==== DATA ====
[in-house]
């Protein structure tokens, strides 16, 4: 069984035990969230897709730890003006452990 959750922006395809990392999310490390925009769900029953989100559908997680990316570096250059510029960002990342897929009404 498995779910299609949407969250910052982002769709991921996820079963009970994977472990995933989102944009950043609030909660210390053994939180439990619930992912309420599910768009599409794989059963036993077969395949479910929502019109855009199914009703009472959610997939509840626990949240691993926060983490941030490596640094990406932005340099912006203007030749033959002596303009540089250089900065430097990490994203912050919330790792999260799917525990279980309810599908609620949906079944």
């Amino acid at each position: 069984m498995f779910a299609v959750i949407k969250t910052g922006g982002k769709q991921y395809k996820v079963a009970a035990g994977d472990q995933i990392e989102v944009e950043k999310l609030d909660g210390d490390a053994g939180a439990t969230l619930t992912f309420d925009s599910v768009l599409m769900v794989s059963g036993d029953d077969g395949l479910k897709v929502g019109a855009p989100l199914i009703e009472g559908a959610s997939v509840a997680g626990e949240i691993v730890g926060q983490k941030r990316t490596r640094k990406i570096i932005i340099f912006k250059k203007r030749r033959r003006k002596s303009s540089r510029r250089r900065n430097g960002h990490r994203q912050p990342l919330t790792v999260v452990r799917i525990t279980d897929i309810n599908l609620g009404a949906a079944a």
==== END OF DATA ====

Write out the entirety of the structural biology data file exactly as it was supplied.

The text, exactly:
[in-house]
């Protein structure tokens, strides 16, 4: 069984035990969230897709730890003006452990 959750922006395809990392999310490390925009769900029953989100559908997680990316570096250059510029960002990342897929009404 498995779910299609949407969250910052982002769709991921996820079963009970994977472990995933989102944009950043609030909660210390053994939180439990619930992912309420599910768009599409794989059963036993077969395949479910929502019109855009199914009703009472959610997939509840626990949240691993926060983490941030490596640094990406932005340099912006203007030749033959002596303009540089250089900065430097990490994203912050919330790792999260799917525990279980309810599908609620949906079944």
């Amino acid at each position: 069984m498995f779910a299609v959750i949407k969250t910052g922006g982002k769709q991921y395809k996820v079963a009970a035990g994977d472990q995933i990392e989102v944009e950043k999310l609030d909660g210390d490390a053994g939180a439990t969230l619930t992912f309420d925009s599910v768009l599409m769900v794989s059963g036993d029953d077969g395949l479910k897709v929502g019109a855009p989100l199914i009703e009472g559908a959610s997939v509840a997680g626990e949240i691993v730890g926060q983490k941030r990316t490596r640094k990406i570096i932005i340099f912006k250059k203007r030749r033959r003006k002596s303009s540089r510029r250089r900065n430097g960002h990490r994203q912050p990342l919330t790792v999260v452990r799917i525990t279980d897929i309810n599908l609620g009404a949906a079944a």